Supertramp’s review published on Letterboxd:
My 2000th film and I’m proud of it! What makes this experience more special, was I watched it with my brother and sister. They’re not into the long, dull, foreign films I often watch but sat with me to check it out. After the film the both enthusiastically told me how much they loved “Your Name”. I think they even liked it more than me. Not to say I didn’t love it, because I absolutely did, but they kept telling me how much of a great movie that was for them, and that made me feel happy, that I could share art with somebody.
“Your Name” is one of the most acclaimed films from 2016, a film I really wanted to see, but unfortunately missed, but it seemed to work out. The concept of body-switching is nothing new to movies, but leave it to Japanese anime to put an interesting spin on the idea. What makes this situation unique is that the two subjects switching bodies don’t know each other. Unlike a daughter switching place with a mother, our two protagonists have never met, which makes it much more difficult for our subjects to not only discover what to do in their temporary life, but to discover themselves and what they really want. In addition, the pair switch back and forth day after day due to some supernatural coincidence with a comet that isn’t quite explained, but makes their adventure more mysterious.
I thought the film was going to be a much more simple, easy-going tale of how the two characters impact the others life, something I was looking forward to. However, the film then took a more dramatic turn halfway through, something that you would expect to be tonally inconsistent but it surprisingly flowed very well and weaved into a climactic and emotional finale. Even the soundtrack builds on the development of the magic flowing on screen. Japanese Rock may not be everyone’s thing, but me and my siblings really adored the music. It’s hard to explain this film a whole lot because it relies heavily on subjective emotions, but trust me when I say, the acting, animation, story and music are all wonderful, and it won’t leave you disappointed.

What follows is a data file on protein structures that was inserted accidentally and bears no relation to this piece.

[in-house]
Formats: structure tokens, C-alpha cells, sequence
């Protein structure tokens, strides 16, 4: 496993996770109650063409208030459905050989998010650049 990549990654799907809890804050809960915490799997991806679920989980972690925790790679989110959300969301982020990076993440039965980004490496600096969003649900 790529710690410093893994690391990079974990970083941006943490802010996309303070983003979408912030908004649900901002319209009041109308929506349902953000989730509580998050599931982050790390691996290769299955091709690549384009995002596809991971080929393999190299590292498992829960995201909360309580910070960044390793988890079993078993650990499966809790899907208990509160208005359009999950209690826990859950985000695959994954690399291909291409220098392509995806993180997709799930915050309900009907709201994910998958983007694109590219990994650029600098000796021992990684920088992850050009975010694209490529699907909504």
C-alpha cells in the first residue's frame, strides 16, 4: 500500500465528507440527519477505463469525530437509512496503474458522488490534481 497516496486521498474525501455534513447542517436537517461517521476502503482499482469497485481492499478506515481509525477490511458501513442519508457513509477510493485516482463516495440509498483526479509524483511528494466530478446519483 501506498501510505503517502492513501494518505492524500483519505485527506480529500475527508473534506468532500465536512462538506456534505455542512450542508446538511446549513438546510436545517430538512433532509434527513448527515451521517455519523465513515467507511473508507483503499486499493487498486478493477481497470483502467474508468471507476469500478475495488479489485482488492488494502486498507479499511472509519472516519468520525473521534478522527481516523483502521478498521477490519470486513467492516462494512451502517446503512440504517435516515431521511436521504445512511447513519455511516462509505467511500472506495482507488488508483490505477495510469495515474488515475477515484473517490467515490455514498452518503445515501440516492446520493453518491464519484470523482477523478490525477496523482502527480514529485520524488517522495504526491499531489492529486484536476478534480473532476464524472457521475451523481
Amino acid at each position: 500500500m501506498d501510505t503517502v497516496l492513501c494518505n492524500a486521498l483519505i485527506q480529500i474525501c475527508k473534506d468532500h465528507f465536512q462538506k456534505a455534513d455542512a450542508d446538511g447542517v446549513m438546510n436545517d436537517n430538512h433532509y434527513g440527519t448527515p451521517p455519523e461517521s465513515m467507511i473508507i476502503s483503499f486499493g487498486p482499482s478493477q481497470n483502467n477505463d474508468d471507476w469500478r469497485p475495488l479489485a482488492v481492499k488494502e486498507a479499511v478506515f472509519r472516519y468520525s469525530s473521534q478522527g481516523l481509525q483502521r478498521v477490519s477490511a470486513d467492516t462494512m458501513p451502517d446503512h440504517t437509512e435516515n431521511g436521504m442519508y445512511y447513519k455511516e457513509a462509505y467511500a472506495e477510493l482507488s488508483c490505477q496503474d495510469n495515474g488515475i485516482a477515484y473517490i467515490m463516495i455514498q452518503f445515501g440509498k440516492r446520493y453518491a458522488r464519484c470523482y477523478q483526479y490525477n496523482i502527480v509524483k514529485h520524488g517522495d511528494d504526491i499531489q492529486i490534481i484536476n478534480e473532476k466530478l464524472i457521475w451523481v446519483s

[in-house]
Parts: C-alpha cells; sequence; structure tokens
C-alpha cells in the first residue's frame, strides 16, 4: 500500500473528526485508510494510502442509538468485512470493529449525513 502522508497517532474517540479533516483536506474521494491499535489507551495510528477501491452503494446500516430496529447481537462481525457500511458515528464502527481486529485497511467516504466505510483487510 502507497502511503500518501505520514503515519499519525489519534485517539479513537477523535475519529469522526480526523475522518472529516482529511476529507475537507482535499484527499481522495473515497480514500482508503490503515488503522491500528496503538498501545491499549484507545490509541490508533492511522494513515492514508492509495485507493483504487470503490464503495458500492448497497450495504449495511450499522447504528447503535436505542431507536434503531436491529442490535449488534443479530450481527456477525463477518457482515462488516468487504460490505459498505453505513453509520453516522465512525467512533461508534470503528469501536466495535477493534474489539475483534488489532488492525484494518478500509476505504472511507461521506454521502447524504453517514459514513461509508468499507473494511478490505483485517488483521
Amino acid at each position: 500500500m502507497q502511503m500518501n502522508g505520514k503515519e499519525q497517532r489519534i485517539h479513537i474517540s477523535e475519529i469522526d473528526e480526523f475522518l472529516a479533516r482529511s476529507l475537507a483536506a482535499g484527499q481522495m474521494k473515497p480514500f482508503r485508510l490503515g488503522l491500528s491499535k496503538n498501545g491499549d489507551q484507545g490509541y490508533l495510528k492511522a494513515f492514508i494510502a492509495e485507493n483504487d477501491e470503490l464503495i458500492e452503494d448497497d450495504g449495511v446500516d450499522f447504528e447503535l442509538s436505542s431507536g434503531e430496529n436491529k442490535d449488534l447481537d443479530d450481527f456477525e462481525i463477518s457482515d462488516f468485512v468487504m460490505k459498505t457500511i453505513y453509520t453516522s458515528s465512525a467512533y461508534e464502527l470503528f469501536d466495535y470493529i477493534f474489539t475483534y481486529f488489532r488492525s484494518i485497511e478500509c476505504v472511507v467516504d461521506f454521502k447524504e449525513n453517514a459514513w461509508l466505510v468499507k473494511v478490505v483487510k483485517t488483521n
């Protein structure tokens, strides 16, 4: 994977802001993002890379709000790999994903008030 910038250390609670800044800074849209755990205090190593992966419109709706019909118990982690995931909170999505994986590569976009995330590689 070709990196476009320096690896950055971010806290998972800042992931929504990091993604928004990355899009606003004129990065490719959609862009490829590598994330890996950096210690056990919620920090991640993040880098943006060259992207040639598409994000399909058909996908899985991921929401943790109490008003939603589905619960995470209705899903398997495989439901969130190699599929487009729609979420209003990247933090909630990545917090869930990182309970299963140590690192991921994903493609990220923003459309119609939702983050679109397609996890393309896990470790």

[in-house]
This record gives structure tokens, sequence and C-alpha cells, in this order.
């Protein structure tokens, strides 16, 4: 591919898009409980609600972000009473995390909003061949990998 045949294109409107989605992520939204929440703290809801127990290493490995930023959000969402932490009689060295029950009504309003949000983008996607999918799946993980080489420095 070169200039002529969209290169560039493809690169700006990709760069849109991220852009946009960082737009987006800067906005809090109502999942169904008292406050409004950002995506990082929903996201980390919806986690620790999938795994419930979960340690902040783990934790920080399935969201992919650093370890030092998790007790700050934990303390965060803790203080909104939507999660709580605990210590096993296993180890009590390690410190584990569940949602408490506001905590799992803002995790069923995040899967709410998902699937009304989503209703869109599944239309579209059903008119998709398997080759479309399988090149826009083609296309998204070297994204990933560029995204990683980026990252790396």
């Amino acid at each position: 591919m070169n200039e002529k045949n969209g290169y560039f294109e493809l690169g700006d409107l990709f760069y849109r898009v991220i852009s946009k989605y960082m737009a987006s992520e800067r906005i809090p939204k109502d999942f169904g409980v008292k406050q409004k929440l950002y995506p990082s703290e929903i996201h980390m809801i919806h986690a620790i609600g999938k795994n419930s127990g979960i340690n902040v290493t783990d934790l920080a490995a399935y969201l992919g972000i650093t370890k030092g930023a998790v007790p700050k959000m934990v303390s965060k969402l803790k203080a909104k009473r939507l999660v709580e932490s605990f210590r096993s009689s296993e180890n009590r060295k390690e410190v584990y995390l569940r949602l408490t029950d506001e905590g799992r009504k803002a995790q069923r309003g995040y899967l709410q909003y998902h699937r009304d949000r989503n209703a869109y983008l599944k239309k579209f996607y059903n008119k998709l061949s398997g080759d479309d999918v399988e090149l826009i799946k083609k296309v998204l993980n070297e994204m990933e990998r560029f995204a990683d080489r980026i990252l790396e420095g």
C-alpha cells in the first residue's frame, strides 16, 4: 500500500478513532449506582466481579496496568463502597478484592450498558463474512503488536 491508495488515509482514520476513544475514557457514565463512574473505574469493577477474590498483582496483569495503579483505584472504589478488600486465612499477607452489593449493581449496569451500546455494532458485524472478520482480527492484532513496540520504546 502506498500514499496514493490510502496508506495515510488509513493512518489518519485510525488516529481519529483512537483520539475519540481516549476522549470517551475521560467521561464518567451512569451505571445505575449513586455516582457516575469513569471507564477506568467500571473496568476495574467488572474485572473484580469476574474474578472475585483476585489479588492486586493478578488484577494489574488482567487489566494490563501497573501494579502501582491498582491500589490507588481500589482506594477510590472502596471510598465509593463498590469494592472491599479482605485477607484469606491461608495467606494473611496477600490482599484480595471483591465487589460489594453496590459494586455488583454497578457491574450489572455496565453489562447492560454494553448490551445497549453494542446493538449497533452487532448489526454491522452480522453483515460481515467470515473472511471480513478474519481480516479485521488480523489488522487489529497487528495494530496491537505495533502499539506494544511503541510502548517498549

Mokoto Shinkai is one of the most visually stunning animation directors I have ever seen. I’ve never seen an animated film make such great use of artificial lighting. Not to mention his films always contain lush and vibrant colors. Shinkai to me is the Wong Kar-Wai of anime visually spectacular, moody, and vibrant, pitching the perfect aesthetics to create the mood. So if there are any Wong fans out there that haven’t given anime a try, this might be a good place to start!
The characters of Taki and Mitsuha are wonderful and have a great relationship despite only meeting about twice in the film. Mitsuha lives in the rural country of Japan and dreams of escaping to a much more glorious place like Tokyo. Taki lives in Tokyo and dreams of becoming an architect. Taki seems neither satisfied of dissatisfied and lives a pretty normal life, only until he switches bodies with Mitsuha does he realize something great is missing from his life. While Mitsuha wishes she had the opportunities that Taki had, he takes a lot of things in his life for granted and learns that there are things in life worth going after. Taki helps Mitsuha explore the life she always wanted, while Mitsuha helps show Taki the joys of ambition.I also appreciate how ensemble our two characters feel. The film had a perfect balance of making it equally revolving around both characters in this situation, when it could easily tilted to focusing more on one of the two then the other.
“Your Name” is just a beautiful emotional journey, feeling every mood and thought that our characters feel. It’s about the connections we cannot explain, it’s about the transcendent mystery of love and the unattainable grasp to understand it. Well, it may not exactly explore this, but that’s not the goal of the film. “Your Name” aims to show the pure essence of love and just show the effects and the deep emotional impacts it leaves. It doesn’t need to be explained, because in the end it doesn’t really matter to you. You’re just glad that you experienced the emotional roller coaster and that it happened to you.